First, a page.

The First Episode Rapid Early Intervention for Eating Disorders‐Upscaled study: Clinical outcomes

Austin, A., Flynn, M., Shearer, J., Long, M., Allen, K., Mountford, V. A., Glennon, D., Grant, N., Brown, A., Franklin‐Smith, M., Schelhase, M., Jones, W. R., Brady, G., Nunes, N., Connan, F., Mahony, K., Serpell, L., & Schmidt, U.

Early Intervention in Psychiatry


Background: First Episode Rapid Early Intervention for Eating
Disorders (FREED) is a service model and care pathway for emerging
adults aged 16 to 25‐years with a recent onset eating disorder (ED) of
<3 years. A previous single‐site study suggests that FREED
significantly improves clinical outcomes compared to treatment‐as‐usual
(TAU). The present study (FREED‐Up) assessed the scalability of FREED. A
multi‐centre quasi‐experimental pre‐post design was used, comparing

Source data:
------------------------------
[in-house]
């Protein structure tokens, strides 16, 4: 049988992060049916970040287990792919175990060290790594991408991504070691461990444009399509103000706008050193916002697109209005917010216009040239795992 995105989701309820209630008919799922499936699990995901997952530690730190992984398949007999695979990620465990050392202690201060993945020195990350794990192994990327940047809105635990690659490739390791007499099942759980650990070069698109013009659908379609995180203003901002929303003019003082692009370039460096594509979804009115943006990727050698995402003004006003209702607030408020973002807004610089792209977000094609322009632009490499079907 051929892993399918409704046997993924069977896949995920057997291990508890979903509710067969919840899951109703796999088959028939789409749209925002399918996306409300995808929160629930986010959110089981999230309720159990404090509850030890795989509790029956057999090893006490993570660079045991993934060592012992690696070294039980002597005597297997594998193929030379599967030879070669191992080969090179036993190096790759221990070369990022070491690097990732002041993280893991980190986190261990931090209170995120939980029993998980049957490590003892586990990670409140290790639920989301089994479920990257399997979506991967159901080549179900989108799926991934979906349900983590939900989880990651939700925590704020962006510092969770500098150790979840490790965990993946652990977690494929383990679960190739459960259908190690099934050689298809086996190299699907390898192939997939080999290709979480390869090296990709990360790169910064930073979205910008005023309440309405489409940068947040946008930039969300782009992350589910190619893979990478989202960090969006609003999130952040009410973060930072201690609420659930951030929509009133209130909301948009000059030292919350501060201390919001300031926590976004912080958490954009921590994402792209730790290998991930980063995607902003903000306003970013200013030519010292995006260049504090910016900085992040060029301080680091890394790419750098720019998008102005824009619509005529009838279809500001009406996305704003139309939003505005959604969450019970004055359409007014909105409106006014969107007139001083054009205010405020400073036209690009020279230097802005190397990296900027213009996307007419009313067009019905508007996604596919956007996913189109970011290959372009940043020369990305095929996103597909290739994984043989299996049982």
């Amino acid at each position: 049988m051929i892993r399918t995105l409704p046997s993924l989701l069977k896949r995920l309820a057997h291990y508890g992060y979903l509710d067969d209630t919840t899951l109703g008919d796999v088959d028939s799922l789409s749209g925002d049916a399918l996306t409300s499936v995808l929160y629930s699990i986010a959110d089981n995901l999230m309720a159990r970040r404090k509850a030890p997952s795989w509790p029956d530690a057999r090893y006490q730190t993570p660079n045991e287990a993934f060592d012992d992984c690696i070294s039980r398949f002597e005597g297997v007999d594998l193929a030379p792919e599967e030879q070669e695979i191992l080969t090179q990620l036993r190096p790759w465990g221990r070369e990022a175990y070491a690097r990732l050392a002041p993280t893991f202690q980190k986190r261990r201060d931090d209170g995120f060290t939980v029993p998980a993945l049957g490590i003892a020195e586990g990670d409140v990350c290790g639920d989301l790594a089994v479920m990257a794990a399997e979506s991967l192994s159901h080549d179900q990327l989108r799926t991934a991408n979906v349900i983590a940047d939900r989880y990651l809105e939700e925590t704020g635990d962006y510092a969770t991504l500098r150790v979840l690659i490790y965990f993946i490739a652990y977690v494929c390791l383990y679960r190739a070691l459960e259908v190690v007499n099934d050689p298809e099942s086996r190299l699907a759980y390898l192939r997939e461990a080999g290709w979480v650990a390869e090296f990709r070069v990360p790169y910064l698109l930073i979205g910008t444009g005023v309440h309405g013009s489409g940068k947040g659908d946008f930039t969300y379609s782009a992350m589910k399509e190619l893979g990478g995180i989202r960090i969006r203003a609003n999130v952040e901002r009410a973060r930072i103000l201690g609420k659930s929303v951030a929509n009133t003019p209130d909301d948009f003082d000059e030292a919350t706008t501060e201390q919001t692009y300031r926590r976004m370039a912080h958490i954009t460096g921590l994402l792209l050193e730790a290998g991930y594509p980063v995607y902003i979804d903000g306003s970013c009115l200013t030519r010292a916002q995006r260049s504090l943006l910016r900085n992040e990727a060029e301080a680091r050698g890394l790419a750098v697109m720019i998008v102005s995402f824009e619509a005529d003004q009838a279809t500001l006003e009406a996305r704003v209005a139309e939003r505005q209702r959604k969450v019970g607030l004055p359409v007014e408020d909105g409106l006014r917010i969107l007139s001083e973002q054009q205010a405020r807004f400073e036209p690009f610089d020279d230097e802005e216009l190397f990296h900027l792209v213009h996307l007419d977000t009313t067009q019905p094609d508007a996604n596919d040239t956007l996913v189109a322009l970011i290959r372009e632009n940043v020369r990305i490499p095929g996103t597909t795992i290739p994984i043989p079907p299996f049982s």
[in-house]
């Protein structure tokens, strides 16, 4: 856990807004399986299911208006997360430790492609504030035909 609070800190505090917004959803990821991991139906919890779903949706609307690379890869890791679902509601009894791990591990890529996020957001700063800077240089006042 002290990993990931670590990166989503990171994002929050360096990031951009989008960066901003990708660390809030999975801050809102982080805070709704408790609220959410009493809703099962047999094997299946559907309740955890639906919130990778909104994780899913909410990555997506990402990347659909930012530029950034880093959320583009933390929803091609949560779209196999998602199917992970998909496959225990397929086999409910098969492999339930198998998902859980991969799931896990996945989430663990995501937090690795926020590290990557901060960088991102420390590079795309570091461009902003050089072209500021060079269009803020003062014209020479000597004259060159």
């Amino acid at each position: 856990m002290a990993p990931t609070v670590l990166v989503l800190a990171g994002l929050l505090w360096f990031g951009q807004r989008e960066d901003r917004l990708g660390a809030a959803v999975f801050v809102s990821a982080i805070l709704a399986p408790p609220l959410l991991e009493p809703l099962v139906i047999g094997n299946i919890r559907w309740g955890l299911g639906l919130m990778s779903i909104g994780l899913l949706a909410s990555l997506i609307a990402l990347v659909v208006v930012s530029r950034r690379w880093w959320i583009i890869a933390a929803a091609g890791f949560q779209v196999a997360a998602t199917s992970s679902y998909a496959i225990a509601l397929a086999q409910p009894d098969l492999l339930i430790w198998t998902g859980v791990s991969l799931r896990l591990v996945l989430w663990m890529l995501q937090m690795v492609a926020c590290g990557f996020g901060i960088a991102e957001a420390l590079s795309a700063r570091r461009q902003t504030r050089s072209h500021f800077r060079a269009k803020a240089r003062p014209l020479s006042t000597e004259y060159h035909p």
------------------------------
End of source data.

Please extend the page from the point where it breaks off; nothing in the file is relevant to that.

patient outcomes before and after implementation of FREED in
participating services.
Methods: FREED patients (n = 278) were consecutive,
prospectively ascertained referrals to four specialist ED services in
England, assessed at four time points over 12 months on ED symptoms,
mood, service utilization and cost. FREED patients were compared to a
TAU cohort (n = 224) of similar patients, identified
retrospectively from electronic patient records in participating
services. All were emerging adults aged 16–25 experiencing a first
episode ED of <3 years duration.
Results: Overall, FREED patients made significant and rapid
clinical improvements over time. 53.2% of FREED patients with anorexia
nervosa reached a healthy weight at the 12‐month timepoint, compared to
only 17.9% of TAU patients (X2 [1, N = 107] = 10.46, p
< .001). Significantly fewer FREED patients required intensive
(i.e., in‐patient or day‐patient) treatment (6.6%) compared to TAU
patients (12.4%) across the follow‐up period (X2 [1, N = 40] = 4.36, p = .037). This contributed to a trend in cost savings in FREED compared to TAU (−£4472, p = .06, CI −£9168, £233).
Discussion: FREED is robust and scalable and is associated with
substantial improvements in clinical outcomes, reduction in inpatient or
day‐patient admissions, and cost‐savings.

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